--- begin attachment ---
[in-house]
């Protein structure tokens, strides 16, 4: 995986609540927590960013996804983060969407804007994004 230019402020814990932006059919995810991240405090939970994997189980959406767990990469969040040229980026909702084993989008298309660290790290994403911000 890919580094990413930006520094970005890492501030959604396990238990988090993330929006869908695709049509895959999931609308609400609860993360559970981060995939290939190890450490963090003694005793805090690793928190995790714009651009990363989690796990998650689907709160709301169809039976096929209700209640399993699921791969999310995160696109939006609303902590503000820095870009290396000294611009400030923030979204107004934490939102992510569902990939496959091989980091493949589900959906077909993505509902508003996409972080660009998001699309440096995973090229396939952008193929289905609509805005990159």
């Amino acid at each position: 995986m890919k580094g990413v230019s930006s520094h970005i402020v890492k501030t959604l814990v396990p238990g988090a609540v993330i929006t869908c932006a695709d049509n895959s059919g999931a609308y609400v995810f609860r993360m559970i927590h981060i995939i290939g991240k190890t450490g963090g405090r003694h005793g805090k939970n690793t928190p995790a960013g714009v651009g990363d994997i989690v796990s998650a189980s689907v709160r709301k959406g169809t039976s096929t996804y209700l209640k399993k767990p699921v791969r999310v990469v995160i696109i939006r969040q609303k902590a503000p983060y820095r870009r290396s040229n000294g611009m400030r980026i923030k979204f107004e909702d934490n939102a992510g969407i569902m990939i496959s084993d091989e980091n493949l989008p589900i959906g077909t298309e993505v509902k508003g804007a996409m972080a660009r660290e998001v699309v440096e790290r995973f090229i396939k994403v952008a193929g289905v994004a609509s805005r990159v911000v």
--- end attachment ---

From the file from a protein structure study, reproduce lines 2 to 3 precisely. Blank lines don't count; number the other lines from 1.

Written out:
């Protein structure tokens, strides 16, 4: 995986609540927590960013996804983060969407804007994004 230019402020814990932006059919995810991240405090939970994997189980959406767990990469969040040229980026909702084993989008298309660290790290994403911000 890919580094990413930006520094970005890492501030959604396990238990988090993330929006869908695709049509895959999931609308609400609860993360559970981060995939290939190890450490963090003694005793805090690793928190995790714009651009990363989690796990998650689907709160709301169809039976096929209700209640399993699921791969999310995160696109939006609303902590503000820095870009290396000294611009400030923030979204107004934490939102992510569902990939496959091989980091493949589900959906077909993505509902508003996409972080660009998001699309440096995973090229396939952008193929289905609509805005990159």
């Amino acid at each position: 995986m890919k580094g990413v230019s930006s520094h970005i402020v890492k501030t959604l814990v396990p238990g988090a609540v993330i929006t869908c932006a695709d049509n895959s059919g999931a609308y609400v995810f609860r993360m559970i927590h981060i995939i290939g991240k190890t450490g963090g405090r003694h005793g805090k939970n690793t928190p995790a960013g714009v651009g990363d994997i989690v796990s998650a189980s689907v709160r709301k959406g169809t039976s096929t996804y209700l209640k399993k767990p699921v791969r999310v990469v995160i696109i939006r969040q609303k902590a503000p983060y820095r870009r290396s040229n000294g611009m400030r980026i923030k979204f107004e909702d934490n939102a992510g969407i569902m990939i496959s084993d091989e980091n493949l989008p589900i959906g077909t298309e993505v509902k508003g804007a996409m972080a660009r660290e998001v699309v440096e790290r995973f090229i396939k994403v952008a193929g289905v994004a609509s805005r990159v911000v």